By Jesse Boily, Local Journalism Initiative Reporter

Published 10:45 Nov 04, 2021

Small and medium-sized businesses in the South Peace are being encouraged to look for some relief through the province’s grant of $2,000 for those who have implemented the Restriction Exemption Program (REP).

The grant will help businesses with the costs incurred due to implementing the program, said Sexsmith and District Chamber of Commerce president Jennifer Ireson.

Businesses have to create procedures and policies for their employees and need to find ways to ensure that everyone is up to date as things change as well, she explained.  

It has been over a month since the province’s REP was rolled out and much of the implementation lies with front-line workers.

“If they don’t implement this, in a lot of cases, the business will end up having to lay off staff or close their doors,” said Ireson.

Some local businesses have said that implementing the REP had added difficulties, with some customers refusing to follow the rules.

The Grand Marshal Inn restaurant was closed in late September due to their patrons becoming hostile with staff over the provincial requirements, said Sairah Chabot, assistant manager at the restaurant.

They laid off most of their staff, she said, but added they have plans to open the restaurant again from Friday to Sunday.

“We’re going to give it a try and hope that we see people being kinder to one another,” said Chabot.

For those businesses soldiering on to keep their doors open, there have been additional financial challenges due to the costs of having masks, hand sanitizer, and additional cleaning , according to Ireson.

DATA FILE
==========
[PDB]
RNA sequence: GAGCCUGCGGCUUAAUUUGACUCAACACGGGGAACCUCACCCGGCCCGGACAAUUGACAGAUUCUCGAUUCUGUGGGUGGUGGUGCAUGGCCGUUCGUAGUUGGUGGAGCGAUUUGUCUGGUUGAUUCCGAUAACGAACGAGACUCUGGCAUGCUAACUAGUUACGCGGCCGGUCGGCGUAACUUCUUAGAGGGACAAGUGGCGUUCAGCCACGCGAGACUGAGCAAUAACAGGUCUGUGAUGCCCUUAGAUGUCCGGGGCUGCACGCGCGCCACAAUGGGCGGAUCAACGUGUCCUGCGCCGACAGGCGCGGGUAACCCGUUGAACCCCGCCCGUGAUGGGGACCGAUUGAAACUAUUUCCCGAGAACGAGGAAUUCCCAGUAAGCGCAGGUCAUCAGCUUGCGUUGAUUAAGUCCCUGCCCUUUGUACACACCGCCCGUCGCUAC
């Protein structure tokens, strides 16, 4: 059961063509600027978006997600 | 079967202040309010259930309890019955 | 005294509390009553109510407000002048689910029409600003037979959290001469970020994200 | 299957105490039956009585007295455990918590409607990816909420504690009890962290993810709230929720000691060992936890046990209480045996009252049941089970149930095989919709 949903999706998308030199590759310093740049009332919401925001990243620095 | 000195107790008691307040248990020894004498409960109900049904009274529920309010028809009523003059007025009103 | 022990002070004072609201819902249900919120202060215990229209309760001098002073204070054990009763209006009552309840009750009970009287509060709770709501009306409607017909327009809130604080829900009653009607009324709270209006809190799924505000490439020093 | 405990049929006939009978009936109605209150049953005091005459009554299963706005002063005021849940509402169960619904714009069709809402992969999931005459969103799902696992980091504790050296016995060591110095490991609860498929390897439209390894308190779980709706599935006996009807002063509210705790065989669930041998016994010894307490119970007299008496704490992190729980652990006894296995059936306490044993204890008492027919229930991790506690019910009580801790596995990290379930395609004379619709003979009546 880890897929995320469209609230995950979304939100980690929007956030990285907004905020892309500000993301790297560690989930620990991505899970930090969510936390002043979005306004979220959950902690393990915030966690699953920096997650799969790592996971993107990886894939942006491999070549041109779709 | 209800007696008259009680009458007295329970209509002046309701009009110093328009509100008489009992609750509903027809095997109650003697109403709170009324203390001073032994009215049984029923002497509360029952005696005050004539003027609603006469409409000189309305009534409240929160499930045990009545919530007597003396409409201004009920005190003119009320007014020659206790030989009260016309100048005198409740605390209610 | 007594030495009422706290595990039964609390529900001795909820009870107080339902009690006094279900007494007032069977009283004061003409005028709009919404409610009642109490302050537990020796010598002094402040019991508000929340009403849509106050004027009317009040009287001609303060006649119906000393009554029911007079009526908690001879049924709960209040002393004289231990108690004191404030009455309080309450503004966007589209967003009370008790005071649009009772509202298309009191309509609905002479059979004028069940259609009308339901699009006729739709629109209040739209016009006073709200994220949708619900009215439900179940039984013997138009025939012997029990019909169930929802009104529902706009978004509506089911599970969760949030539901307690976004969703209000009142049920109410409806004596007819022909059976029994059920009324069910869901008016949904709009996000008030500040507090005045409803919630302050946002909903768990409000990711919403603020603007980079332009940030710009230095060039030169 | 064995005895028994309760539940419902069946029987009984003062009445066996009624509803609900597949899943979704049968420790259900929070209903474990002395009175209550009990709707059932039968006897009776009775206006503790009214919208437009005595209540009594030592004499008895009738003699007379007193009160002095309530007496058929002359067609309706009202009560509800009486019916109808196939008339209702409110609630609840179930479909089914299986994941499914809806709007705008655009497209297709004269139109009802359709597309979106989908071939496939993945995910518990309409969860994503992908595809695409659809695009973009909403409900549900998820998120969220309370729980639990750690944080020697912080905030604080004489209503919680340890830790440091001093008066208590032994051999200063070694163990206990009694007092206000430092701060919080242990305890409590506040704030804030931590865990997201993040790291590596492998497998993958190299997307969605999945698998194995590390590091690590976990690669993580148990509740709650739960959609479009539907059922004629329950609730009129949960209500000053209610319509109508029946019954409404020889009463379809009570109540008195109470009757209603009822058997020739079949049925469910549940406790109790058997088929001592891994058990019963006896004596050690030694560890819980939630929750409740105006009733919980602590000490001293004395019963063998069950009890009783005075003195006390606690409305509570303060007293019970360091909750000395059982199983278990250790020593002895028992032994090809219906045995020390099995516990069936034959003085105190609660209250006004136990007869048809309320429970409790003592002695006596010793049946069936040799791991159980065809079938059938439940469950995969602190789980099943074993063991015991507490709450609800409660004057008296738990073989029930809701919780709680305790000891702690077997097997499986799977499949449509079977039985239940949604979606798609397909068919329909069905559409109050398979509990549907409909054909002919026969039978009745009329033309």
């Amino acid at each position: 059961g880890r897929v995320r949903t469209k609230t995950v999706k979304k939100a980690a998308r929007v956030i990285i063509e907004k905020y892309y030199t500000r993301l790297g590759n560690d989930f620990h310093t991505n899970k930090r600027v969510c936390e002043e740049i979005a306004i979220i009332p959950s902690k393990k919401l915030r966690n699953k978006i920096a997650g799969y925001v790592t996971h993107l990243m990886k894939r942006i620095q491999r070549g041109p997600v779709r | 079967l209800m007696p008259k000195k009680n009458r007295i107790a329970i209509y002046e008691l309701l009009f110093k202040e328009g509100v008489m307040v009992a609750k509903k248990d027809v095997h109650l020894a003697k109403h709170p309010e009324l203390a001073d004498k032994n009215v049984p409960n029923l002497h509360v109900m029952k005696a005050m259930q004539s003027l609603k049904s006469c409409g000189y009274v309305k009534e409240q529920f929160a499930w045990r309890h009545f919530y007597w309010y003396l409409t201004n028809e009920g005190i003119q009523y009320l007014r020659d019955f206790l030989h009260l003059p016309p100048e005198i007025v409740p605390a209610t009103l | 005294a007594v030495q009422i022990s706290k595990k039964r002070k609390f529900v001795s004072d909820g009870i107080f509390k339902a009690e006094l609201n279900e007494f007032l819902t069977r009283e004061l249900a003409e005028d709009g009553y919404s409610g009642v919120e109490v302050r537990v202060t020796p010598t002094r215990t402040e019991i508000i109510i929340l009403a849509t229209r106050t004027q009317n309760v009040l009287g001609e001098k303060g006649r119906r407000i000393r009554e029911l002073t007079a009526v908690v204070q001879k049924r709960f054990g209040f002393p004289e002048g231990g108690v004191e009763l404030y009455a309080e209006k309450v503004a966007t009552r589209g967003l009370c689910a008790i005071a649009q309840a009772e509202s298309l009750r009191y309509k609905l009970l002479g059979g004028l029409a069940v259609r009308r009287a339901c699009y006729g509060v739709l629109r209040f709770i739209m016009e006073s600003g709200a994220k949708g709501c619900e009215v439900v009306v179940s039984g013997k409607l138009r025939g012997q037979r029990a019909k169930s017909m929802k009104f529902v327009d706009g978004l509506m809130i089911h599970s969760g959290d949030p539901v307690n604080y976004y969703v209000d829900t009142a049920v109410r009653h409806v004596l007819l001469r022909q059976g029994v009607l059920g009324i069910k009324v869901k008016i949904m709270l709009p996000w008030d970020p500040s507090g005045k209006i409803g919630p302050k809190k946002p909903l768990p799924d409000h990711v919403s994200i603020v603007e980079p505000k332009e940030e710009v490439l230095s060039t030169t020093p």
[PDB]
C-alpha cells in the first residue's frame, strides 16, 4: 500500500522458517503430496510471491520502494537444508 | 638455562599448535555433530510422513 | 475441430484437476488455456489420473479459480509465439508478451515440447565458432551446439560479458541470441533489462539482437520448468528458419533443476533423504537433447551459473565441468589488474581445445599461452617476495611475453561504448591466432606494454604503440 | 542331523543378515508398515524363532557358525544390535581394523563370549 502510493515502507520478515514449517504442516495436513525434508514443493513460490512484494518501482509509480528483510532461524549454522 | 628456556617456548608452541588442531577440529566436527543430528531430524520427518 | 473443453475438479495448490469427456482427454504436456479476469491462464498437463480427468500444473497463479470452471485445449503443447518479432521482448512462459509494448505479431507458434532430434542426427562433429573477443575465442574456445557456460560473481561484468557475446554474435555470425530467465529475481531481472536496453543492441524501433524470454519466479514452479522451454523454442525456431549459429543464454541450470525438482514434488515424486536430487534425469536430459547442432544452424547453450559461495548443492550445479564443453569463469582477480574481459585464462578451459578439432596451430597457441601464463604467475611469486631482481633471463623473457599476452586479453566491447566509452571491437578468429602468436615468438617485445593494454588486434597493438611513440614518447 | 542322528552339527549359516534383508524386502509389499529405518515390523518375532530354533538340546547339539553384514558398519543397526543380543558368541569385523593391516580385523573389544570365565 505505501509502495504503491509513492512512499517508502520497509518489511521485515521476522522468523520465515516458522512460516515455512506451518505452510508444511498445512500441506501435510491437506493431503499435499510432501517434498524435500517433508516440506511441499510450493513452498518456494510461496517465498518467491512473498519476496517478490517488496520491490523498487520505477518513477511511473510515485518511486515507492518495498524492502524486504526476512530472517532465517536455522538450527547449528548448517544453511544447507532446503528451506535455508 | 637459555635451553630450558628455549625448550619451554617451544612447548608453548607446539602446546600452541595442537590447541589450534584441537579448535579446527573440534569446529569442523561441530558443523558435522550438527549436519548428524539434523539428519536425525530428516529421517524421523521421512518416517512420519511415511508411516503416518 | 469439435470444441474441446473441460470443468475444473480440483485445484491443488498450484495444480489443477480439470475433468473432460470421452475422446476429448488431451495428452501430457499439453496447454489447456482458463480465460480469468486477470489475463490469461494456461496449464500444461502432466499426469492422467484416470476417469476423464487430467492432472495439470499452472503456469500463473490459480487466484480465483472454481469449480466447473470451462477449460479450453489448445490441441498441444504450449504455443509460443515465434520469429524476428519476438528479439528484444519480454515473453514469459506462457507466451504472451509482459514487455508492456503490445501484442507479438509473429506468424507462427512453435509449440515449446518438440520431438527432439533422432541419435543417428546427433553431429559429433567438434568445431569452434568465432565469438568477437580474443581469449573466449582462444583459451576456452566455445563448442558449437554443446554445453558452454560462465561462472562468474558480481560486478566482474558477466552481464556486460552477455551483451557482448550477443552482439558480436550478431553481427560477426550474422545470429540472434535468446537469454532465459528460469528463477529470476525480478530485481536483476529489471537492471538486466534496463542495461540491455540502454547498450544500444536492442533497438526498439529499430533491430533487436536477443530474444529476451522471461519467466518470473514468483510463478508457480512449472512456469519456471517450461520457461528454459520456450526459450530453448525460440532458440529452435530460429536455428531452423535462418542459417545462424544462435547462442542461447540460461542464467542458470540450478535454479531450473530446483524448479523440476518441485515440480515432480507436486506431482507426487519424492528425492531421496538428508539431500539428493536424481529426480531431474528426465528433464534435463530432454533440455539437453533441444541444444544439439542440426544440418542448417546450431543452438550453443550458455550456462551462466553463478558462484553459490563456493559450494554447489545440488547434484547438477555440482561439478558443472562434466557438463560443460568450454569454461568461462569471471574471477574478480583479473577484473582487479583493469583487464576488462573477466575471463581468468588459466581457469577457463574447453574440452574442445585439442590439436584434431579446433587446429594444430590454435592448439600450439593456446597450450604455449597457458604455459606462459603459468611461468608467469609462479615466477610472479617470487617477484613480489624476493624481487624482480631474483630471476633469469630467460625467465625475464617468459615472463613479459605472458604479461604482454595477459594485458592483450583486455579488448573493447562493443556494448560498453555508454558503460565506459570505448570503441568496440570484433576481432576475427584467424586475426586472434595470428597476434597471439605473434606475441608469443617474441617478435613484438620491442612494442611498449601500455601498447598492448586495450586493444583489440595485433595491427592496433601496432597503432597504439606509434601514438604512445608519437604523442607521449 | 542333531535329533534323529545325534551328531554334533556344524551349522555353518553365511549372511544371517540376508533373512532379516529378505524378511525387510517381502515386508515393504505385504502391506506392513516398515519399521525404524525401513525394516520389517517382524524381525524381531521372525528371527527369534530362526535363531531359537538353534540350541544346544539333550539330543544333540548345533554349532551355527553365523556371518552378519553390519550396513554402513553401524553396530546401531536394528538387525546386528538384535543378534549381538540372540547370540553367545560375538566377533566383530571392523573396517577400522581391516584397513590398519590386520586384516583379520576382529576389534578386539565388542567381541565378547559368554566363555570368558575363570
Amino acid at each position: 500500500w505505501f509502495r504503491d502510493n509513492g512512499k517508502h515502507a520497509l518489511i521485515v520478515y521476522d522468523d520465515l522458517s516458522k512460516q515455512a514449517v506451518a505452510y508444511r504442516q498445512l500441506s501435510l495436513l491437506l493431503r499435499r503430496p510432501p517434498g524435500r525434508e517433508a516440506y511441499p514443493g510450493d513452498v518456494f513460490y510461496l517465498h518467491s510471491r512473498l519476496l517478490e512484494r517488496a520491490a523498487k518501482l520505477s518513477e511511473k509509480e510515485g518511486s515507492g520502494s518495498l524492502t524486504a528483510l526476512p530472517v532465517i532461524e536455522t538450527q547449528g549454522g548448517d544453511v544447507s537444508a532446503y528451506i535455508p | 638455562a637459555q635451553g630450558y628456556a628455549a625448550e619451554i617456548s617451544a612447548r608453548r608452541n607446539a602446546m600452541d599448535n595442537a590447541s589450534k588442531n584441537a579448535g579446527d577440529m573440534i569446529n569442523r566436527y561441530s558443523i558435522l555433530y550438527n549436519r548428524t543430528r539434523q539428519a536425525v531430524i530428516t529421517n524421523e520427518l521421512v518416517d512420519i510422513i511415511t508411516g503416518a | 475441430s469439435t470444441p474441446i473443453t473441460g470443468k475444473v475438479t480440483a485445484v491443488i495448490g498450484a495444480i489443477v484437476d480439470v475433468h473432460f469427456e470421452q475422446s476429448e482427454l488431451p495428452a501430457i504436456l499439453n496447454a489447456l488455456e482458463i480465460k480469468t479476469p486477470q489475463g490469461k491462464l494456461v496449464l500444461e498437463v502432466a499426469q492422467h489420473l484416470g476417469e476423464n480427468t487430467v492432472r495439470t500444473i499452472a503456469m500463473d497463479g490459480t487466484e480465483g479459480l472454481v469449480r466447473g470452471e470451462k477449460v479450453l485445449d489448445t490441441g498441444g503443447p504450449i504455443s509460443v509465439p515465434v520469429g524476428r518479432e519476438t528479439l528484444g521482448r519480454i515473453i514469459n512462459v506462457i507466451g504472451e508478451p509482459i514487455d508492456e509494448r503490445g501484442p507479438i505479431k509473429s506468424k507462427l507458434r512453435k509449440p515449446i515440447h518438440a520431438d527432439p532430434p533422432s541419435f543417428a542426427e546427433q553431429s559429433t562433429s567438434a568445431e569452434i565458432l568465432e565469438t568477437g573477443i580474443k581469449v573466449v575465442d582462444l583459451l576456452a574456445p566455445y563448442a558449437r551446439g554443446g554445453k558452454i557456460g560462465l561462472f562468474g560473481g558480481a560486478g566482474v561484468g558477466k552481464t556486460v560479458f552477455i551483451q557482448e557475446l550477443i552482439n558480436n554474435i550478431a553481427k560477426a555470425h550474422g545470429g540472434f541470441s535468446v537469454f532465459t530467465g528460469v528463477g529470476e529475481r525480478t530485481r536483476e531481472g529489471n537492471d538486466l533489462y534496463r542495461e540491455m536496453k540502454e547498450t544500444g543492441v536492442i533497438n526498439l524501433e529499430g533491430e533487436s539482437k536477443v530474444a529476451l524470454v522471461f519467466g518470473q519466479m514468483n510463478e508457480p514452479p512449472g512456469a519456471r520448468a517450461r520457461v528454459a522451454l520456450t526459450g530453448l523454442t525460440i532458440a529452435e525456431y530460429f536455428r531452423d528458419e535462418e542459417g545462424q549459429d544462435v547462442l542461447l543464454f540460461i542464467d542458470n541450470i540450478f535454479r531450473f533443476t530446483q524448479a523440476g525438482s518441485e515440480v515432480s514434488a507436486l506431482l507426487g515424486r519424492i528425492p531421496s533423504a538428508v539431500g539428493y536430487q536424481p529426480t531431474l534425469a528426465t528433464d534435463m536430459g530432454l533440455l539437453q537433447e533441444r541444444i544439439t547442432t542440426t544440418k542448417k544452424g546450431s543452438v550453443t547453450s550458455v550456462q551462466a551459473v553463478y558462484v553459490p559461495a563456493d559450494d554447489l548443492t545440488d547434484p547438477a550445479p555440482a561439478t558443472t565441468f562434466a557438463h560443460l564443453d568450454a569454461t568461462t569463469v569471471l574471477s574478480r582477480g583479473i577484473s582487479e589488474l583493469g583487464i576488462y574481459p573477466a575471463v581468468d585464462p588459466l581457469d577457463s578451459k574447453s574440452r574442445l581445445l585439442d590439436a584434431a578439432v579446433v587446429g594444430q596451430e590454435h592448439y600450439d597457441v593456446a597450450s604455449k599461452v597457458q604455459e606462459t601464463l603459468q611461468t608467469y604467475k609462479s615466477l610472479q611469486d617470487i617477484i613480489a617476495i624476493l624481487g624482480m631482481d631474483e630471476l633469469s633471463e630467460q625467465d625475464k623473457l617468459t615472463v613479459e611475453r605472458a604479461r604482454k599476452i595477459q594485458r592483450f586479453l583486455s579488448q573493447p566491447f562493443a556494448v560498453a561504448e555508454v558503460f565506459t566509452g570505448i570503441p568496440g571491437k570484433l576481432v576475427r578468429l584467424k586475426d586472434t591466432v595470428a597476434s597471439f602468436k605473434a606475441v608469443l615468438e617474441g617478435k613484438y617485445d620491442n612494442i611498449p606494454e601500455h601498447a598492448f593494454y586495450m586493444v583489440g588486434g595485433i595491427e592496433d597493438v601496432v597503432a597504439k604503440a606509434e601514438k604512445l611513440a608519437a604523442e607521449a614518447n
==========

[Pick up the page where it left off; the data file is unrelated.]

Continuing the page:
“That all adds up, it may seem like pennies but when you start to add it up over the cost of the year, it can really be prohibitive for a lot of small businesses,” she said.

The supply of equipment and other products have also become an issue for local businesses.

“If a restaurant is trying to get a part for one of their mixers or a fryer, it could take weeks at this moment to get those parts in, so it’s definitely having an impact on businesses,” said Ireson.

Business owners and employees feel the stress of the additional workload.

“Employers have no idea from day to day if they’re going to be open, next week, next month if there’s going to be restrictions coming in again,” said Ireson.

“I know a lot of businesses are concerned.”

In Hythe, Grand Marshal’s Chabot agrees. “Everything is done day by day because we never know what’s going to happen.”

As of Oct. 25, establishments using the REP will only accept fully vaccinated individuals unless they are under the age of 12 or provide a recent negative COVID test.

The province has created an app to help front line workers check vaccination proof by scanning a QR code.

In addition to the $2,000 grant, the province said a training grant will be available to industry associations to help develop and procure training for workers as they face challenges due to implementing REP.

Ireson is excited for the training grants because she said messages are easily mixed up with the many changes over the course of the pandemic. 

Supporting local businesses has become more important to consumers, she said.

“The rural communities especially have been doing a great job of supporting rural businesses,” she said.

“Supporting a small business in our local communities means that our neighbour has a job and that neighbour is able to stay in our community.”

“It’s bigger than just, you know, I don’t want to put on a mask; it’s supporting your neighbours,” said Ireson.

This item is reprinted with permission from Town & Country News.

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